Consultants in Conservative Crosshairs As GOP Brass Calls For Reforms

Karl Rove, the "Architect" behind George W. Bush's political ascendance, leads the list of Republican veterans that firebrand conservatives wish to eliminate from the party.

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Chip Somodevilla / Getty Images

Karl Rove, former Deputy Chief of Staff to President George W. Bush, walks on the floor at the 2012 Republican National Convention in Tampa, Florida.

It’s no coincidence that Karl Rove has become the man conservatives love to hate at the very moment that Republican political consultants are trying to reform the GOP.

At the annual Conservative Political Action Conference last weekend, Rove and his consultant colleagues were roundly criticized by more conservative Republicans for meddling in primaries and losing elections — and for getting rich doing so.

The anti-consultant turn is one facet of the broader party schism that was on stark display at CPAC, where a mainstream Republican like New Jersey Gov. Chris Christie and even conservative Virginia Gov. Bob McDonnell were not invited, while Sen. Rand Paul, the libertarian Kentucky Senator took first place in the conference’s straw poll.

The roots of the Rove hatred date to the first term of George W. Bush: Grassroots activists blame Rove for the explosion in public spending in Bush’s first; they blame him for party collapse in 2006. Now the base blames him for the 2012 debacle, as well.

Indeed the latest outbreak in the civil war inside the GOP between its conservative base and its veteran party operatives came days before GOP leaders were to release a new round of reforms designed to modernize the party after its 2012 defeat, and among other things, reduce the influence of mostly conservative fringe factions have in choosing the party’s eventual nominee.

The report, called the “Growth and Opportunity Project,” recommended the swift implementation of comprehensive immigration reform and a more tolerant approach to those who disagree with the official stance on gay marriage and women’s issues. Additionally, a shorter primary calendar with fewer debates is being considered, benefiting wealthier, and thus usually establishment, candidates.

(The report also included a nod to dealing with the vast sums collected by campaign consultants, calling for a move to incentive-based pay as opposed to the standard percentage of spending.)

At CPAC, the right wing’s dislike of Washington’s consultant class and it’s entrenched power may have been given special by a well-attended panel on the first day of the conference titled “Should We Shoot all the Consultants Now?” But the topic also dominated the conversation in the convention center halls and the addresses of the conservative movement’s most popular figures.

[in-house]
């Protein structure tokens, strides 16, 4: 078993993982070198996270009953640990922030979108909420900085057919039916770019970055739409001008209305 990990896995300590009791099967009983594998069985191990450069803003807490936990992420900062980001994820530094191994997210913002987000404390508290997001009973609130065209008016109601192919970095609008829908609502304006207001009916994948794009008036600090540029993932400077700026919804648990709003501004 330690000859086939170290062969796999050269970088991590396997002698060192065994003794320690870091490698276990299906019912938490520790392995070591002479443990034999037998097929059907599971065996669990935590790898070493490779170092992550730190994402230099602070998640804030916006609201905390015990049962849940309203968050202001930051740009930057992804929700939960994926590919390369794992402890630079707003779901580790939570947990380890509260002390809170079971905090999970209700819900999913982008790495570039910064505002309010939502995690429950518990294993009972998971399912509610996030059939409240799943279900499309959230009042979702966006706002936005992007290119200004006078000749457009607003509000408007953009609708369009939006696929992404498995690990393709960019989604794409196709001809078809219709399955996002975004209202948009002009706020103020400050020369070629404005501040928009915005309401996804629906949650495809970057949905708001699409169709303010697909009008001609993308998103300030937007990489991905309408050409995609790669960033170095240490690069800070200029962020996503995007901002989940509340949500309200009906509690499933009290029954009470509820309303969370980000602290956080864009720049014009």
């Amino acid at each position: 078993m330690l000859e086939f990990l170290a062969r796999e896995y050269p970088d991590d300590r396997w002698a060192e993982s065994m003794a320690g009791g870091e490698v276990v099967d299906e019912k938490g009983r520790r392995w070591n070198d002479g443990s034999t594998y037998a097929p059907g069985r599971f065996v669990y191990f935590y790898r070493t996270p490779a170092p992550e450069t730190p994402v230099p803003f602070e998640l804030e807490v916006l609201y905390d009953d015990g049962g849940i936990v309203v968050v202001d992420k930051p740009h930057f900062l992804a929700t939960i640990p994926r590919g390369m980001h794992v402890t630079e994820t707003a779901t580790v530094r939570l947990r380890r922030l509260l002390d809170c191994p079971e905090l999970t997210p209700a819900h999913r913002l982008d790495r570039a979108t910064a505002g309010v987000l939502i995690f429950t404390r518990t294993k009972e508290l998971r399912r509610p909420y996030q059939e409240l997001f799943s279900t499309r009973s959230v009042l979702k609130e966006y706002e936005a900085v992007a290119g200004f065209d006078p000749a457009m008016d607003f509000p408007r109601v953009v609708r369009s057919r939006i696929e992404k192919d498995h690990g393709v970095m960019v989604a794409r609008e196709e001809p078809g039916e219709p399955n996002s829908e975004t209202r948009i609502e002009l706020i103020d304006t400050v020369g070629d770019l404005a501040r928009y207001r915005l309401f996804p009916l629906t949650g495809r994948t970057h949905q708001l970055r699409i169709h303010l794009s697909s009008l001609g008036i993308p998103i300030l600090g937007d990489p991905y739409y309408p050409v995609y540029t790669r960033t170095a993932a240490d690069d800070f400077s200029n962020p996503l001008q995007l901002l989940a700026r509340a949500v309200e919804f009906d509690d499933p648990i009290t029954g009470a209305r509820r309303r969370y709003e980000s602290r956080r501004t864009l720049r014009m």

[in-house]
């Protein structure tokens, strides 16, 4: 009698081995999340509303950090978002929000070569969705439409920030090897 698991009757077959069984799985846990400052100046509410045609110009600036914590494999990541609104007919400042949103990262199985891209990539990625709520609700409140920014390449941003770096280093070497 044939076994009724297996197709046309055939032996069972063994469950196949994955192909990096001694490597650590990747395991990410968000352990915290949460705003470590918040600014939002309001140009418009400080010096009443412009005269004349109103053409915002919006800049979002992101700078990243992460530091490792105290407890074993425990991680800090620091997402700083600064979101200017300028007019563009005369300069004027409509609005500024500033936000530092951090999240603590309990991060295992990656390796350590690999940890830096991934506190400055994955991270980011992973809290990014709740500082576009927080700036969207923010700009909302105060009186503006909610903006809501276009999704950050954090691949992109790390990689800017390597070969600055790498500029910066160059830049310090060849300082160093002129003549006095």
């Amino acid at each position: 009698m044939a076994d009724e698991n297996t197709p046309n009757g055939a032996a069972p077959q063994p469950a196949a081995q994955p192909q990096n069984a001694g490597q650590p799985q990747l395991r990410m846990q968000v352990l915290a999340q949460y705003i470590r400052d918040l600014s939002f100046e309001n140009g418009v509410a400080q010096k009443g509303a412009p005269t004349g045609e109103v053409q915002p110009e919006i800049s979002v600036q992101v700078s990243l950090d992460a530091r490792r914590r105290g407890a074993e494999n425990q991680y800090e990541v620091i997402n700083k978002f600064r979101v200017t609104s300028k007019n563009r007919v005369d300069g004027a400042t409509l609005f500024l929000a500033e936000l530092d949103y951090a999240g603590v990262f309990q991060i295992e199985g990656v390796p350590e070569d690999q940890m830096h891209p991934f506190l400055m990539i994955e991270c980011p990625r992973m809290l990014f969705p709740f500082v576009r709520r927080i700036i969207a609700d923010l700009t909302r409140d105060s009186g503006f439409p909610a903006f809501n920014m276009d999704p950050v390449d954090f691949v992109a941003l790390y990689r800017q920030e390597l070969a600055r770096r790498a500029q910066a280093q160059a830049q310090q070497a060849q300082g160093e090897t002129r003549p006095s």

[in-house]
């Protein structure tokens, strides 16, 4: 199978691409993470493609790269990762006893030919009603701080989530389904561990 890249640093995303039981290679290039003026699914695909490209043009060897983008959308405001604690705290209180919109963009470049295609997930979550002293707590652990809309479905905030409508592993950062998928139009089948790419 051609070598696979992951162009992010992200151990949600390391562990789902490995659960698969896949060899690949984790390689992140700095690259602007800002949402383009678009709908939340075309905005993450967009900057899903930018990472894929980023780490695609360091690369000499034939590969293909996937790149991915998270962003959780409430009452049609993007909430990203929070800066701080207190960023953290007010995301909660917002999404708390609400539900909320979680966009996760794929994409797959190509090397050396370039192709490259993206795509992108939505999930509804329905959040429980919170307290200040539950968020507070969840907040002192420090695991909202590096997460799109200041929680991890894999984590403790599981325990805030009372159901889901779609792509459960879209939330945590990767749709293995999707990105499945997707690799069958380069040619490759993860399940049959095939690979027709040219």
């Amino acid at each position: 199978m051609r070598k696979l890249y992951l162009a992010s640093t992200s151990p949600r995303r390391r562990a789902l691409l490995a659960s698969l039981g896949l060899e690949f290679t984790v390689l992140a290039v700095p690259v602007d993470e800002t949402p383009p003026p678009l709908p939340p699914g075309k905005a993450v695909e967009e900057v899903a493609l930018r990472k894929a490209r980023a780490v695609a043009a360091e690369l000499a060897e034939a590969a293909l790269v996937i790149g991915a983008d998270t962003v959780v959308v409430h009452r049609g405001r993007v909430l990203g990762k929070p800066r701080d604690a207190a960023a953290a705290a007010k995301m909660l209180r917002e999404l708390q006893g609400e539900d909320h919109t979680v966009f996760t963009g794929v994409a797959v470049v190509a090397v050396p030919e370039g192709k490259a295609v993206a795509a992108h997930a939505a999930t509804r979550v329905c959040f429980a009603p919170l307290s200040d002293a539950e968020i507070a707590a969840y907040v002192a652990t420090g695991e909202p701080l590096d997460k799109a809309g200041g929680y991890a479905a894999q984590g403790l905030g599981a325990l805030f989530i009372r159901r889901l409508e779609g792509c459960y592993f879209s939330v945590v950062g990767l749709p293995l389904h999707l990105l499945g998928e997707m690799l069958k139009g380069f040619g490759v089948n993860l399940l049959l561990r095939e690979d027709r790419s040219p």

Sarah Palin, the 2008 vice presidential nominee turned conservative firebrand, said the Republican Party needs to look to its core principles and not politics to win electoral victories.

Sarah Palin

Jonathan Ernst / REUTERS

Former Alaska Governor Sarah Palin at the Conservative Political Action Conference this past weekend.

“Now is the time to furlough the consultants, and tune out the pollsters, send the focus groups home, and toss the political scripts,” she said, drawing one of the longest ovations of the conference. “Because if we truly know what we believe, we don’t need professionals to tell us.”

Then in a thinly veiled reference to Rove, who Bush credited as the “architect” of his reelection in 2004, Palin added that “the last thing we need is Washington, D.C., vetting our candidates. The architects can head on back to the great Lone Star state and put their names on some ballot.”

Former Speaker of the House Newt Gingrich added, “The Republican establishment is just plain wrong about how it approaches politics,” he said. “The Republican consulting class is just plain wrong about how it approaches politics.”

And Brent Bozell, the founder of the Media Research Council and an unabashed critic of Rove, delivered a broadside against the entire Republican establishment from Speaker of the House John Boehner on down, but saved his harshest words for Rove, whom he declared was “never a conservative.”

“Rove knee-capped Christine O’Donnell,” he said of the conservative 2010 Delaware Senate candidate who unexpectedly won a primary over a moderate Republican before losing the general election. “He’s called Rick Perry’s ideas ‘toxic.’ Says Sarah Palin ‘lacks gravitas.’ He’s declared publicly that Rand Paul ‘causes the GOP squeamishness.’  Do you know what he’s called you? The party’s ‘nutty fringe.’ And now he says he wants to protect the GOP from “challenges by far-right conservatives and Tea Party enthusiasts…The last thing the GOP needs is for the anti-conservative professional political consultant class infecting its ranks. And the last thing we conservatives want is them infiltrating ours.”

But eliminating the consultants’ power over the GOP is impossible. The party veterans, like Rove, enjoy the support among many of the party’s big donors as well as officials from the biggest Republican state parties. Yet the grassroots distrust may impair the party’s ability to reform itself to better compete after two successive presidential defeats.

“People have to lead,” said Henry Barbour, one of the authors of the RNC report and the national committeeman from Mississippi. “It’s not going to happen overnight, but people have to lead. People have to fight for what is right…It might ruffle some feathers, but that’s fine — this is where the party needs to go.”